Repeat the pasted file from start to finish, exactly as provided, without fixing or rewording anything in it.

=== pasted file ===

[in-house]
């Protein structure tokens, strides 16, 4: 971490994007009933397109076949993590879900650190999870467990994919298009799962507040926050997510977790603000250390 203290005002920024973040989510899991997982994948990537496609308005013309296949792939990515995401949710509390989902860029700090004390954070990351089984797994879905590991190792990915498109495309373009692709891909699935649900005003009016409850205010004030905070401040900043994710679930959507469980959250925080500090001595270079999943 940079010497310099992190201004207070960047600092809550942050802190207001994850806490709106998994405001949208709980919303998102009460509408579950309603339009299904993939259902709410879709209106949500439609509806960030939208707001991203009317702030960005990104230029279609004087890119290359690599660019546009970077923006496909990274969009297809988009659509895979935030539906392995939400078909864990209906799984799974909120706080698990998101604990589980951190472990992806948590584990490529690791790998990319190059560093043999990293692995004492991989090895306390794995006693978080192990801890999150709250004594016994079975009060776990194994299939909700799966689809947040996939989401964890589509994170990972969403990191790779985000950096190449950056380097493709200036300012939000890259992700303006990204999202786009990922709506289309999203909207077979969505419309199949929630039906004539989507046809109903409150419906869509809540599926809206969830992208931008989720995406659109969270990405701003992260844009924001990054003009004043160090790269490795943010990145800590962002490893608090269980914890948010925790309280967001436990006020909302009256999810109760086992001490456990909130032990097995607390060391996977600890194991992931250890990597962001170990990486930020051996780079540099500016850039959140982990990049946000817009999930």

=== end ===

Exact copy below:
[in-house]
């Protein structure tokens, strides 16, 4: 971490994007009933397109076949993590879900650190999870467990994919298009799962507040926050997510977790603000250390 203290005002920024973040989510899991997982994948990537496609308005013309296949792939990515995401949710509390989902860029700090004390954070990351089984797994879905590991190792990915498109495309373009692709891909699935649900005003009016409850205010004030905070401040900043994710679930959507469980959250925080500090001595270079999943 940079010497310099992190201004207070960047600092809550942050802190207001994850806490709106998994405001949208709980919303998102009460509408579950309603339009299904993939259902709410879709209106949500439609509806960030939208707001991203009317702030960005990104230029279609004087890119290359690599660019546009970077923006496909990274969009297809988009659509895979935030539906392995939400078909864990209906799984799974909120706080698990998101604990589980951190472990992806948590584990490529690791790998990319190059560093043999990293692995004492991989090895306390794995006693978080192990801890999150709250004594016994079975009060776990194994299939909700799966689809947040996939989401964890589509994170990972969403990191790779985000950096190449950056380097493709200036300012939000890259992700303006990204999202786009990922709506289309999203909207077979969505419309199949929630039906004539989507046809109903409150419906869509809540599926809206969830992208931008989720995406659109969270990405701003992260844009924001990054003009004043160090790269490795943010990145800590962002490893608090269980914890948010925790309280967001436990006020909302009256999810109760086992001490456990909130032990097995607390060391996977600890194991992931250890990597962001170990990486930020051996780079540099500016850039959140982990990049946000817009999930």